South Africa

Why this is South Africa’s most important election since 1994

Author: Editors Desk Source: The Economist
May 29, 2024 at 06:23
Photograph: Lindokuhle Sobekwa/Magnum
Photograph: Lindokuhle Sobekwa/Magnum

It may force the country’s indecisive leader to make a fateful choice

Since taking office in 2018, Cyril Ramaphosa has turned indecisiveness into an art form. No matter the problem, South Africa’s president will dither about the solution. Six years after pledging a “new dawn” he has yet to get to grips with the country’s multiple crises, including record unemployment, the highest murder rate in 20 years and widespread corruption.

So it is troubling that Mr Ramaphosa may soon have to make a momentous choice. On May 29th South Africa will hold national and provincial elections. The Economist’s poll tracker suggests the ruling African National Congress (anc) will win its lowest share of the vote ever, probably falling below 50% for the first time. South Africa’s proportional voting system means that it would then need to form a coalition to govern. Potential partners range from thuggish black nationalists to multiracial liberals, making Mr Ramaphosa’s decision a fateful one for South Africa, and this election the most important since 1994, when Nelson Mandela became president.

Mr Ramaphosa’s options will be determined by how far the anc’s vote share falls. If it ends up closer to 40% of the vote than 50%, it may need to join forces with one of the bigger opposition parties. That presents it with a stark choice between pragmatism and populism. It could opt for a “grand coalition” with its biggest rival, the Democratic Alliance (da), which campaigns for clean, liberal government. Alternatively Mr Ramaphosa could turn to one or both of the next most popular parties: the Economic Freedom Fighters (eff) or uMkhonto weSizwe (mk). The first is an anc offshoot which adores Vladimir Putin, castigates white South Africans and wants to nationalise much of the economy. The second is backed by Mr Ramaphosa’s predecessor as president and leader of the anc, Jacob Zuma, who was jailed in 2021 for contempt of court after ignoring a summons from an inquiry into corruption during his presidency. When he was arrested, his supporters rioted, leading to hundreds of deaths and billions of dollars in damage. Any deal involving the anc and either of these parties would horrify investors and all those who believe in what Mandela called the “rainbow nation”.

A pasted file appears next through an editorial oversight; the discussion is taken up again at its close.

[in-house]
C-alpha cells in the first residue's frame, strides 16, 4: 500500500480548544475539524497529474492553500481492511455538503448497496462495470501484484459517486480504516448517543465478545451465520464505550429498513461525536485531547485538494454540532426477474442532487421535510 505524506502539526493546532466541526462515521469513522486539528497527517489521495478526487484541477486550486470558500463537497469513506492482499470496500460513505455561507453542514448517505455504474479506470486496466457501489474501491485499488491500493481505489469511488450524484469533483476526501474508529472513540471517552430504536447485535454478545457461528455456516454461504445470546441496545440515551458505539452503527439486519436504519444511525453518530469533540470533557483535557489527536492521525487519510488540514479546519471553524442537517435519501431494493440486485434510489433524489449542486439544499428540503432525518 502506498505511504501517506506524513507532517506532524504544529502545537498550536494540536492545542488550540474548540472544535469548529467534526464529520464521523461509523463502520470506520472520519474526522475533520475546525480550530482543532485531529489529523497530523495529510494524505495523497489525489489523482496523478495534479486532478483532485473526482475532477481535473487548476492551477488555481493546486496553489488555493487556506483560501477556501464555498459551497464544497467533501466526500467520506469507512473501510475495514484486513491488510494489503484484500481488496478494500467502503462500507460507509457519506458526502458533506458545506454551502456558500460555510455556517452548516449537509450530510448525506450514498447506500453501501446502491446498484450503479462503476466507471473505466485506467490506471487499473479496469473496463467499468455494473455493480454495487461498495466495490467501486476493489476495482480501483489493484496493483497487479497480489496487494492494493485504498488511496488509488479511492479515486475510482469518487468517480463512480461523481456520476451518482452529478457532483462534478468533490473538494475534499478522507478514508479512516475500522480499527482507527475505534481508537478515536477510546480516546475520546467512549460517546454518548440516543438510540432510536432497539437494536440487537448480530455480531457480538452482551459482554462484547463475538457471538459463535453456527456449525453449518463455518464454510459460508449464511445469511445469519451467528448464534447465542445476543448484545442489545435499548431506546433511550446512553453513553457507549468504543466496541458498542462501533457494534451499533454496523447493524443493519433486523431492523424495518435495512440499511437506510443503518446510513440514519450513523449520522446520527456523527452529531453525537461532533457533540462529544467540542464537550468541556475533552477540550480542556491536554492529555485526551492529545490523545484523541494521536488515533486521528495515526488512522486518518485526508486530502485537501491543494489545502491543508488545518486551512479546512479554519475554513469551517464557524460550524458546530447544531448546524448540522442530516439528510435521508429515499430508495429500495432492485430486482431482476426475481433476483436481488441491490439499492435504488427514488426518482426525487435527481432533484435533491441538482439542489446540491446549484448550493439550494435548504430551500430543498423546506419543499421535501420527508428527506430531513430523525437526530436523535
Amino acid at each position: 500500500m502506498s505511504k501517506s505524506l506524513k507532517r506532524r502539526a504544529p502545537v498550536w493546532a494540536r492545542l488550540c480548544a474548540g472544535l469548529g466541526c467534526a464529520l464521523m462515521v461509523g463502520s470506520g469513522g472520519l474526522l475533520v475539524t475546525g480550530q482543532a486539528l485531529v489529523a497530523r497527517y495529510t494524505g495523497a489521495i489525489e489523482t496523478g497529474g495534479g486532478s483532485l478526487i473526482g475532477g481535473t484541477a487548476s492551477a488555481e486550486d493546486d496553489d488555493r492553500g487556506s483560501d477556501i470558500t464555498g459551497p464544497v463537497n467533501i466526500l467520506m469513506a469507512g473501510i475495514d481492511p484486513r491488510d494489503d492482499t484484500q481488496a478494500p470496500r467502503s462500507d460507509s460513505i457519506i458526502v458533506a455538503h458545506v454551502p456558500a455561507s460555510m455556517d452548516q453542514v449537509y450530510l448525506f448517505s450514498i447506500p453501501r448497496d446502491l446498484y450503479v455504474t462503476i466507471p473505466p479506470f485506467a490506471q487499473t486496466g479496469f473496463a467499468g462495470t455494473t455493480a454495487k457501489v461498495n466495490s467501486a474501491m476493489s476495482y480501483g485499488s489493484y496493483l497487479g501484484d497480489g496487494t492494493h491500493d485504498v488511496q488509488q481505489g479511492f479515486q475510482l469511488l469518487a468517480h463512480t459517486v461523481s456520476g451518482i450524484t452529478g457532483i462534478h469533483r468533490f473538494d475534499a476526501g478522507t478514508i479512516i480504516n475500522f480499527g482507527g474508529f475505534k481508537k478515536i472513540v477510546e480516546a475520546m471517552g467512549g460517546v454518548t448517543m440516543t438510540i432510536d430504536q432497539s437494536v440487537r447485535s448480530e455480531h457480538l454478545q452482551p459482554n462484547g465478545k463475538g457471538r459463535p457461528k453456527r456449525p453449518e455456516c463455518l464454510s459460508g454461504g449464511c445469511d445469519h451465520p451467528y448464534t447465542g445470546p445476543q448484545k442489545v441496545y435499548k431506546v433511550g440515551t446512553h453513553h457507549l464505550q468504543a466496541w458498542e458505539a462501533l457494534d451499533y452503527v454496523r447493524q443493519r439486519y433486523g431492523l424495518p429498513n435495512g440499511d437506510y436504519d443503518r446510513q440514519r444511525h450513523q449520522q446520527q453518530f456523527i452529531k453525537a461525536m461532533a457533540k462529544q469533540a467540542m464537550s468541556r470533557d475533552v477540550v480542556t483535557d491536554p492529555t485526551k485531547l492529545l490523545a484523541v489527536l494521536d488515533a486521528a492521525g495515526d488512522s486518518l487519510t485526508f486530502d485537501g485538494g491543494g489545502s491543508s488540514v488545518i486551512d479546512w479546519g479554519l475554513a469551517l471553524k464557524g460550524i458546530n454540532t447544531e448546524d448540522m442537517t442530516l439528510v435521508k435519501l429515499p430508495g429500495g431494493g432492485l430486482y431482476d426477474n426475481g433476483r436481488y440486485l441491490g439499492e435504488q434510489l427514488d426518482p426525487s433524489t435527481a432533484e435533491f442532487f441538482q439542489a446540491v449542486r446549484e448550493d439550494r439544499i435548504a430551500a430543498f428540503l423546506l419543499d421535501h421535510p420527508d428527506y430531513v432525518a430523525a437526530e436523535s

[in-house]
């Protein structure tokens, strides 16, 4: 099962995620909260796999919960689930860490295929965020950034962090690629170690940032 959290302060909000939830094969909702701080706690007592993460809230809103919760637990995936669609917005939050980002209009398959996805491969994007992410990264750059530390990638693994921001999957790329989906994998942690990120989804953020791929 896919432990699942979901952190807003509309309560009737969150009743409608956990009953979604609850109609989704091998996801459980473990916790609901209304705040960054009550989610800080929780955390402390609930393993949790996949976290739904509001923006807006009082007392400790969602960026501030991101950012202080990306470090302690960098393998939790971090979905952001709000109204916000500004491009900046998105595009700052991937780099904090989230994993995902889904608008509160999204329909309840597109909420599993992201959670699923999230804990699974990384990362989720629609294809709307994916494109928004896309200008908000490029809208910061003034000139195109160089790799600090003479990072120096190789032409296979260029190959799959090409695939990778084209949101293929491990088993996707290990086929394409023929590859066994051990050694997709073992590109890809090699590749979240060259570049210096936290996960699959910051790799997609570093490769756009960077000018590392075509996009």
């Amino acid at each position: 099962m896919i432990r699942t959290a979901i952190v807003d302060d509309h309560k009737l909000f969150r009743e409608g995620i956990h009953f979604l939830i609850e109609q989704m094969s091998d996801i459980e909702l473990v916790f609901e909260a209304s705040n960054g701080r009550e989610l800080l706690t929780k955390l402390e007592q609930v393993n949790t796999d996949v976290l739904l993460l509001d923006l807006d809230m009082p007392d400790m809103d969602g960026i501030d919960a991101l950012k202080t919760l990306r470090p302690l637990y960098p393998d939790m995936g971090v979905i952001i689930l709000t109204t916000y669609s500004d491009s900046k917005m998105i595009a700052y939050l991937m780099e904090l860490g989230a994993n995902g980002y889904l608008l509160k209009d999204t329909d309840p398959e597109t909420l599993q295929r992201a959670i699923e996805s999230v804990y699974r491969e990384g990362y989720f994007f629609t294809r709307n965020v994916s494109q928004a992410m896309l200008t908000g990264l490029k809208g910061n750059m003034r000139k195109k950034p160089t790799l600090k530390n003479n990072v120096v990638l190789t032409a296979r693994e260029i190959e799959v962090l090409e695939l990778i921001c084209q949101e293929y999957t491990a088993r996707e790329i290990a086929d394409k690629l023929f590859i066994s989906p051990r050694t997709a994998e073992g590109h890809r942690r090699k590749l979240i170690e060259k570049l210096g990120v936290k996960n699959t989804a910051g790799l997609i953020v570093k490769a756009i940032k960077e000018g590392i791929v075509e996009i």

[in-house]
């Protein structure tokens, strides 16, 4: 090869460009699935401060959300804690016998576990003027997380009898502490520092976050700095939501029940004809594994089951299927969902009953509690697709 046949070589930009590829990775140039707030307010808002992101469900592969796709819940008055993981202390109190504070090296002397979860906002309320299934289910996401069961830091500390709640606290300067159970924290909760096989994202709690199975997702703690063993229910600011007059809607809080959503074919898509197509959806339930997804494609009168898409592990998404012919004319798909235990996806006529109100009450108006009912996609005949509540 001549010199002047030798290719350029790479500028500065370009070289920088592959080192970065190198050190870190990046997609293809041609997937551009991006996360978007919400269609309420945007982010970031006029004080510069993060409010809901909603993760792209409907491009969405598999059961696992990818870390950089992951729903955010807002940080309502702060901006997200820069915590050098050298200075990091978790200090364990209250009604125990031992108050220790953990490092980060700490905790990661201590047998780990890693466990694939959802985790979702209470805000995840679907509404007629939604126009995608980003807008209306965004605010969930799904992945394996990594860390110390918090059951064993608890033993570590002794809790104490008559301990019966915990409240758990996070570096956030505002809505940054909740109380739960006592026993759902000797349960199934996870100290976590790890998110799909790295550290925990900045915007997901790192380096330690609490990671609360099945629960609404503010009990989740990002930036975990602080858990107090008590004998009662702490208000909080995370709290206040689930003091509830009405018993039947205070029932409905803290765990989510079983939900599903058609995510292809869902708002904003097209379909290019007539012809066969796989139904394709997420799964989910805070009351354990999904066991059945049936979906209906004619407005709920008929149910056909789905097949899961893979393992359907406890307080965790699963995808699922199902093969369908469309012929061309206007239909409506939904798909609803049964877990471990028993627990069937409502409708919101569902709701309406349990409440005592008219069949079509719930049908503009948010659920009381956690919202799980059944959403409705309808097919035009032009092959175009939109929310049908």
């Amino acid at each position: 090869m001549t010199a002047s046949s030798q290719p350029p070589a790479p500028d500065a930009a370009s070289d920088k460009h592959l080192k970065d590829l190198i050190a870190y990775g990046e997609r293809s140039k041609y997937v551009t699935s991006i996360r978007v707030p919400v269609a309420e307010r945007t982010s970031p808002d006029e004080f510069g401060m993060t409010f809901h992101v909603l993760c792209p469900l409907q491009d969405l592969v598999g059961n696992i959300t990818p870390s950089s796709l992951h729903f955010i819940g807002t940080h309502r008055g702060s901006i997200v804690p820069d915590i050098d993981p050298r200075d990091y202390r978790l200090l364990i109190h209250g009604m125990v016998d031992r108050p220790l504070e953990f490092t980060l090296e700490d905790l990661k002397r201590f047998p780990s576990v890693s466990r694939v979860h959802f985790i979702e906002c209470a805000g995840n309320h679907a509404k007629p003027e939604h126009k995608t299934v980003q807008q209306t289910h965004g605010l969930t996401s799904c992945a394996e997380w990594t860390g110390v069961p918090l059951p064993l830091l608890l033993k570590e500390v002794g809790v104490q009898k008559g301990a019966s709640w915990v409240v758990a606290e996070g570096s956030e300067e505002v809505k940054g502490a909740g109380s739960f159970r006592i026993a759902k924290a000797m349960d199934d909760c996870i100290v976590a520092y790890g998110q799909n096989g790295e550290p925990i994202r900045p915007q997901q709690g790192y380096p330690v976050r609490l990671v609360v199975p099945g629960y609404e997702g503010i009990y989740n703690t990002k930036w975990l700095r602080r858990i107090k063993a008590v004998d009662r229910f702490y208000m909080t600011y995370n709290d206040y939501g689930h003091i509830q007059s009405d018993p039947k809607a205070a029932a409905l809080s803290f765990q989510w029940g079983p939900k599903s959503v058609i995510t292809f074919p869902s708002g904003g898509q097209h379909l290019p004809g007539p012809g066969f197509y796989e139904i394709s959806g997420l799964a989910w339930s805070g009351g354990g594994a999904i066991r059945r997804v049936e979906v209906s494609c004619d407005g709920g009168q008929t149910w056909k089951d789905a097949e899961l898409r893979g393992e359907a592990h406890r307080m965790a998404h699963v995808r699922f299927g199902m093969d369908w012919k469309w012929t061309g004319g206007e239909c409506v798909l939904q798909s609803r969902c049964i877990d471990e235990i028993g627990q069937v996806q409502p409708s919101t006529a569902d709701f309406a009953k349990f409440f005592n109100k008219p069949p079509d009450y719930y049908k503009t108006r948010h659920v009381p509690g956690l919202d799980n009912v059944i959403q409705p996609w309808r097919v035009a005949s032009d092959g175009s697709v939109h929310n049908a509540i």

Don’t go lose it baby

Even if the anc does well enough in the election to ally with a relatively moderate minor party, Mr Ramaphosa will face a variation on the same dilemma. Thirty years after the end of white rule South Africa is in trouble. Graft is endemic, gdp per person is lower than it was in 2008 and the state is becoming ever less effective. The temptation to resort to ruinous populism to stay in power will only increase. Though the worst outcomes may be averted this time around, South Africa cannot escape fateful choices for ever.

To appreciate the stakes, rewind to when Mr Ramaphosa took over. The new president would speak of “nine wasted years” under Mr Zuma. The implication was that his predecessor’s reign was an aberration: that the era of corruption so severe it was dubbed “state capture” was the fault of one man—and could be resolved by another. Yet that was never likely to be the case, given the nature of the anc, what it has done to the South African state and Mr Ramaphosa’s own failings.

Start with the ruling party. The anc is an ideological mishmash, a blend of communism, socialism, black nationalism, Christianity and other ideas. But the assumptions that the state should be the chief source of development, that the anc must wield influence over the state and that markets cannot be trusted are shibboleths. In 1997 South Africa ranked 47th of 123 countries in the Economic Freedom Index, a ranking by the Fraser Institute, a Canadian think-tank, based on the size of the public sector, the extent of regulation and so on. By 2021 it had slipped to 94th, just ahead of Nicaragua. The institute’s survey of the attractiveness of mining jurisdictions places South Africa, once the commodities giant of the continent, in 62nd place out of 86 countries, behind Congo.